The Ross family is a significant black heritage in America. Their lineage dates back many centuries ago during the slave trade.
Linah Ross was born in 1808 in Dorchester, Maryland, United States. Her mother, Harriet Green, was 13 years old, and her father, Benjamin Ross, was 18. When Linah Ross was 13 years old, her younger sister, Harriet Tubman, was born. They coexisted on the Maryland tobacco plantation like any other slave family until Linah was abruptly sent South at auction. Harriet Tubman was ten years old then.
About 1822, Harkness Jolley and Linah Ross married in Dorchester, United States. They have two daughters, Kessiah Jolley and Harriet Jolley.
Lina Ross Siblings
Linah was the eldest of nine siblings, including Harriet Tubman. The other seven siblings are; Mariah Ritty Ross, Soph Ross, John Isaac Robert, Benjamin James Ross Stewart, Racheal, William Henry Ross Stewart, and Moses Ross.
Linah Ross and her siblings passed away a very long time ago.
Linah Ross’s Childhood Life on The Plantation
Plantation life was extremely difficult for slaves. Slaves had little to no time or money to spend on themselves because they worked from sunrise to sunset, six days a week. Life wasn’t easy. Nonetheless, most slaves’ spirits remained unbreakable in some way.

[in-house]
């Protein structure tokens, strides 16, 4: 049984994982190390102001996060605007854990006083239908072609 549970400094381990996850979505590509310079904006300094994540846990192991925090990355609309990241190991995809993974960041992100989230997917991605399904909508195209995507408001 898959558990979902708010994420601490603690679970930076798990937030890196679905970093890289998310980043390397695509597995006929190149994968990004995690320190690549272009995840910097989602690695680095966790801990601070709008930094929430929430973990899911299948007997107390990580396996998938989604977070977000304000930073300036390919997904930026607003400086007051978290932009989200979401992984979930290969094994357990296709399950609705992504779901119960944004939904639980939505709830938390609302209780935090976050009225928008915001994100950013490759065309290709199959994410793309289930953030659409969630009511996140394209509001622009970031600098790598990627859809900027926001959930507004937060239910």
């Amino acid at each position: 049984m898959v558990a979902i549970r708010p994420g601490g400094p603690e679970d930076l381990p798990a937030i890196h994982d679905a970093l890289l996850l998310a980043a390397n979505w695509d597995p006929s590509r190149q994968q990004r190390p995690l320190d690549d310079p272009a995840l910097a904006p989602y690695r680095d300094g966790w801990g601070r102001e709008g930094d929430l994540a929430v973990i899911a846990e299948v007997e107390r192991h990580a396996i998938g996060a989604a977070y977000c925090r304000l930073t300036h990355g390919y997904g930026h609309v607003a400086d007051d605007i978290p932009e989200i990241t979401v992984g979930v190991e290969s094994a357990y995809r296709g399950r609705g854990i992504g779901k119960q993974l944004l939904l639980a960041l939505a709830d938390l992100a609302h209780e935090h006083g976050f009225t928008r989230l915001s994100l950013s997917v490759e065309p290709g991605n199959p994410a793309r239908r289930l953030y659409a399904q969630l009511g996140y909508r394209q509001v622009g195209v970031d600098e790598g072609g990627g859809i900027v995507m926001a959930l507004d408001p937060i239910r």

Some property owners do take better care of their slaves than others. Yet, it was uncommon for an owner to treat his slaves with genuine warmth or understanding, especially in the Deep South, where Linah was transferred.
A slave lady may be assigned to any of several occupations on a plantation. She could dress those on the plantation if she had the ability to sew. As midwives, slaves helped deliver babies and raised both black and white children. Linah was a good cook. She was in charge of preparing meals for the plantation owner’s household. Although Linah would feel fortunate to work as a “house slave,” these responsibilities would leave her with little free time to raise her own family.
Linah would have opposed the Fugitive Slave Act if she were still alive in 1850 because it made it more difficult for her people to achieve freedom.
Linah Ross’s Younger Sister, Harriet Tubman
Harriet Tubman, born Araminta Ross, lived from March 1822 to March 10, 1913. She was a social activist and abolitionist from the United States.
After escaping from the chattel slave, Tubman embarked on 13 trips to free about 70 other slaves, including her family and friends. She utilized the Underground Railroad, a system of antislavery activists and safe homes. Harriet Tubman yearned fervently to find her missing sister on her risky rescue missions. Yet, there was little hope of ever locating Linah since she had been sold and moved to the Deep South. The first relative Hatt could assist in escaping slavery was Kessiah, the daughter of Linah.
Harriet Tubman worked as an armed scout and spy for the Union Army during the American Civil War. Later in life, she became active in the fight for women’s suffrage.